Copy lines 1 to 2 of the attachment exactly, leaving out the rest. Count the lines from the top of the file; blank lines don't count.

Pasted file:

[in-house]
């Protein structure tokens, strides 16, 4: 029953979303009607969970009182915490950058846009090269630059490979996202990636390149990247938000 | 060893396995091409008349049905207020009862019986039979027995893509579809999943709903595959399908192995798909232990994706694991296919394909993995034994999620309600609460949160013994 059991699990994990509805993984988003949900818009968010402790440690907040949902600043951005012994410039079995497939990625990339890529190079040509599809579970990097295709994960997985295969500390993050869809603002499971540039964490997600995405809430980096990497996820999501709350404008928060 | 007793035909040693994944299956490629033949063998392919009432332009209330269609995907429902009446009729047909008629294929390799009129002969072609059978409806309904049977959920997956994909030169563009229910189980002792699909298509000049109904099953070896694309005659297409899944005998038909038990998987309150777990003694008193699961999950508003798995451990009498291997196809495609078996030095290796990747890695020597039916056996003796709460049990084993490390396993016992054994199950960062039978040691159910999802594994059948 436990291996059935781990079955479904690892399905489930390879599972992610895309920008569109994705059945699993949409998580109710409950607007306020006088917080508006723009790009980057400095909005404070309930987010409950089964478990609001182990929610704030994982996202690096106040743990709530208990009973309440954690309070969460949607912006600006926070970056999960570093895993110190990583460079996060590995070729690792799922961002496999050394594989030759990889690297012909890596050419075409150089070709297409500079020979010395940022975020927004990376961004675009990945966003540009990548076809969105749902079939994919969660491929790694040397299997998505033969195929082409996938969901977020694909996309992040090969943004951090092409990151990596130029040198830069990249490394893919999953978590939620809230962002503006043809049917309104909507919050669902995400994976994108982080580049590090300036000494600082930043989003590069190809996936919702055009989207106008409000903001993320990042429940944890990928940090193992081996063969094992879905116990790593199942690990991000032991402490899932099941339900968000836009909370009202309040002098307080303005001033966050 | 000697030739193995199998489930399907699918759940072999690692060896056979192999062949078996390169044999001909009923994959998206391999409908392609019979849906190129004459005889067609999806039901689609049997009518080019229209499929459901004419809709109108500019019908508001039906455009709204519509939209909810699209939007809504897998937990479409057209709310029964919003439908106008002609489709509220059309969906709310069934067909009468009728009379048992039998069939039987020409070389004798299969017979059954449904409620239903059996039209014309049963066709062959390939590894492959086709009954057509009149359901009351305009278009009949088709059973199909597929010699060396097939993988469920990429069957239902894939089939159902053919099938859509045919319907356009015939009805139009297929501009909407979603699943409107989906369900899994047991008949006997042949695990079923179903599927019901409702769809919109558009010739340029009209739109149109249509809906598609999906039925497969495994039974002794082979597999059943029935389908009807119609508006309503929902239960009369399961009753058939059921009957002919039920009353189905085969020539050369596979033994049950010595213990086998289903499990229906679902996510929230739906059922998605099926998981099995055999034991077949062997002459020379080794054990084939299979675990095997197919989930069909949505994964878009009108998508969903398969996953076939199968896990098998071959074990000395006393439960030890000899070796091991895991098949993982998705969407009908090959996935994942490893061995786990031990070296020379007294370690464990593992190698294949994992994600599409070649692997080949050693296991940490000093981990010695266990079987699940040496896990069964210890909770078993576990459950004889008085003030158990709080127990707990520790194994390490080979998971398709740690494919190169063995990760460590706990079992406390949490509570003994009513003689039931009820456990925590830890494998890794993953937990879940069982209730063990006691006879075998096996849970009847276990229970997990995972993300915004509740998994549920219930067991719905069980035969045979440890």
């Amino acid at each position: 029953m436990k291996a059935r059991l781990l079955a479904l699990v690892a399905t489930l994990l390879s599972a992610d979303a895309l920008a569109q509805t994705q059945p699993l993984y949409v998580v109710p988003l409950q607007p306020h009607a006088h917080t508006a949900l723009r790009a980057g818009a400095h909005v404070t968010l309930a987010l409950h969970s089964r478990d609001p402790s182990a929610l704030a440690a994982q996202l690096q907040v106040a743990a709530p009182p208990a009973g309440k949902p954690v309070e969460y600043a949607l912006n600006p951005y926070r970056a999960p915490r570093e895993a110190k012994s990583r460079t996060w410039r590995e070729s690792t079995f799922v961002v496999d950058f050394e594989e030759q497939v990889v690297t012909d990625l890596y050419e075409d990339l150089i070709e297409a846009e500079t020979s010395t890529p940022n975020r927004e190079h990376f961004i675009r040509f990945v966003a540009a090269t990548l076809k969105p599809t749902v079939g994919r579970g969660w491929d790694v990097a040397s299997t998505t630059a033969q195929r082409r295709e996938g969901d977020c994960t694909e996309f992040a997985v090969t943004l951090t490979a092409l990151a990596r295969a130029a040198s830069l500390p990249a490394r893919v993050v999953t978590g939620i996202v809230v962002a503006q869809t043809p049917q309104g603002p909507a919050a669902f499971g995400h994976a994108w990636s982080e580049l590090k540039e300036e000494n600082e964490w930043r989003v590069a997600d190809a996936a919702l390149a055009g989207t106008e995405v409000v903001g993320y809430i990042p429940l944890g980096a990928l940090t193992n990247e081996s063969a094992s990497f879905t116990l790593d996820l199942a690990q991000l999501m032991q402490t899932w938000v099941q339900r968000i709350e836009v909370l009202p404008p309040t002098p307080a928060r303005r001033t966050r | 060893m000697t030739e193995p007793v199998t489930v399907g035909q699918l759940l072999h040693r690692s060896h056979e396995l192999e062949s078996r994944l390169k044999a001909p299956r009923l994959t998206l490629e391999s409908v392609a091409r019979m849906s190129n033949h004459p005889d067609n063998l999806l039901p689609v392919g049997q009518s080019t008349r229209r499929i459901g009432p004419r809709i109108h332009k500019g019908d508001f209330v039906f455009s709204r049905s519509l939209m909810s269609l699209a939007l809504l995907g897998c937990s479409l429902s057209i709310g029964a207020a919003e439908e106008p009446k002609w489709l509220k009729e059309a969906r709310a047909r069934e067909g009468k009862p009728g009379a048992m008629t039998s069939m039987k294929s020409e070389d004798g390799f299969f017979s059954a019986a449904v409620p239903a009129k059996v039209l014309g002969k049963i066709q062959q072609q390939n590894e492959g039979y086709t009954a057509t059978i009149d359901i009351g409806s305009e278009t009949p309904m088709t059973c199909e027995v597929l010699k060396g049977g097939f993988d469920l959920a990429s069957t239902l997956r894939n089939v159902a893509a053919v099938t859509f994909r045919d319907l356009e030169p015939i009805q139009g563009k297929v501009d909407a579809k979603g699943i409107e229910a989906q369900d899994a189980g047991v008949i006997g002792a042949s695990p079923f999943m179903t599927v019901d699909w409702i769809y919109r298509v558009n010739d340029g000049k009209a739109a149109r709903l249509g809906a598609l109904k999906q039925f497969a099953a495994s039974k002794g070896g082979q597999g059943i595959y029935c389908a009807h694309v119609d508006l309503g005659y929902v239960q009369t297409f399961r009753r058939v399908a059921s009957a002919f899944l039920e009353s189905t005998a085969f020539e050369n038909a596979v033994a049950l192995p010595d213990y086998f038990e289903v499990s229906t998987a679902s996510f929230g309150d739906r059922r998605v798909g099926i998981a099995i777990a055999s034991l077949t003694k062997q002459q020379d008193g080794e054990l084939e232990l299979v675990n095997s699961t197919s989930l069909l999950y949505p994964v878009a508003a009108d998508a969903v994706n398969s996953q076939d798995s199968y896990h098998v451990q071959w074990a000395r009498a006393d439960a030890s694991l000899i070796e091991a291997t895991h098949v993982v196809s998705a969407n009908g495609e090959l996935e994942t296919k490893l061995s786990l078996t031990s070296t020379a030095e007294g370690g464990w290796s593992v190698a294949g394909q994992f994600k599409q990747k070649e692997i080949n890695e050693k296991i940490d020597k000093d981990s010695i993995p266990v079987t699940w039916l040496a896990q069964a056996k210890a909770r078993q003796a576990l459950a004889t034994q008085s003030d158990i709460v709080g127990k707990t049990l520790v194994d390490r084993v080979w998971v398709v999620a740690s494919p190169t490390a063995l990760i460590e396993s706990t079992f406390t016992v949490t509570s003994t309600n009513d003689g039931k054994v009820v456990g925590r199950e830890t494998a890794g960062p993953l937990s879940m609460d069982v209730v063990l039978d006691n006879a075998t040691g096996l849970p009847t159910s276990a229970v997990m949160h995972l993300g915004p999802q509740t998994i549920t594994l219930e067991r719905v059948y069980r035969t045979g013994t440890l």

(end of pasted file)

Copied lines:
[in-house]
């Protein structure tokens, strides 16, 4: 029953979303009607969970009182915490950058846009090269630059490979996202990636390149990247938000 | 060893396995091409008349049905207020009862019986039979027995893509579809999943709903595959399908192995798909232990994706694991296919394909993995034994999620309600609460949160013994 059991699990994990509805993984988003949900818009968010402790440690907040949902600043951005012994410039079995497939990625990339890529190079040509599809579970990097295709994960997985295969500390993050869809603002499971540039964490997600995405809430980096990497996820999501709350404008928060 | 007793035909040693994944299956490629033949063998392919009432332009209330269609995907429902009446009729047909008629294929390799009129002969072609059978409806309904049977959920997956994909030169563009229910189980002792699909298509000049109904099953070896694309005659297409899944005998038909038990998987309150777990003694008193699961999950508003798995451990009498291997196809495609078996030095290796990747890695020597039916056996003796709460049990084993490390396993016992054994199950960062039978040691159910999802594994059948 436990291996059935781990079955479904690892399905489930390879599972992610895309920008569109994705059945699993949409998580109710409950607007306020006088917080508006723009790009980057400095909005404070309930987010409950089964478990609001182990929610704030994982996202690096106040743990709530208990009973309440954690309070969460949607912006600006926070970056999960570093895993110190990583460079996060590995070729690792799922961002496999050394594989030759990889690297012909890596050419075409150089070709297409500079020979010395940022975020927004990376961004675009990945966003540009990548076809969105749902079939994919969660491929790694040397299997998505033969195929082409996938969901977020694909996309992040090969943004951090092409990151990596130029040198830069990249490394893919999953978590939620809230962002503006043809049917309104909507919050669902995400994976994108982080580049590090300036000494600082930043989003590069190809996936919702055009989207106008409000903001993320990042429940944890990928940090193992081996063969094992879905116990790593199942690990991000032991402490899932099941339900968000836009909370009202309040002098307080303005001033966050 | 000697030739193995199998489930399907699918759940072999690692060896056979192999062949078996390169044999001909009923994959998206391999409908392609019979849906190129004459005889067609999806039901689609049997009518080019229209499929459901004419809709109108500019019908508001039906455009709204519509939209909810699209939007809504897998937990479409057209709310029964919003439908106008002609489709509220059309969906709310069934067909009468009728009379048992039998069939039987020409070389004798299969017979059954449904409620239903059996039209014309049963066709062959390939590894492959086709009954057509009149359901009351305009278009009949088709059973199909597929010699060396097939993988469920990429069957239902894939089939159902053919099938859509045919319907356009015939009805139009297929501009909407979603699943409107989906369900899994047991008949006997042949695990079923179903599927019901409702769809919109558009010739340029009209739109149109249509809906598609999906039925497969495994039974002794082979597999059943029935389908009807119609508006309503929902239960009369399961009753058939059921009957002919039920009353189905085969020539050369596979033994049950010595213990086998289903499990229906679902996510929230739906059922998605099926998981099995055999034991077949062997002459020379080794054990084939299979675990095997197919989930069909949505994964878009009108998508969903398969996953076939199968896990098998071959074990000395006393439960030890000899070796091991895991098949993982998705969407009908090959996935994942490893061995786990031990070296020379007294370690464990593992190698294949994992994600599409070649692997080949050693296991940490000093981990010695266990079987699940040496896990069964210890909770078993576990459950004889008085003030158990709080127990707990520790194994390490080979998971398709740690494919190169063995990760460590706990079992406390949490509570003994009513003689039931009820456990925590830890494998890794993953937990879940069982209730063990006691006879075998096996849970009847276990229970997990995972993300915004509740998994549920219930067991719905069980035969045979440890």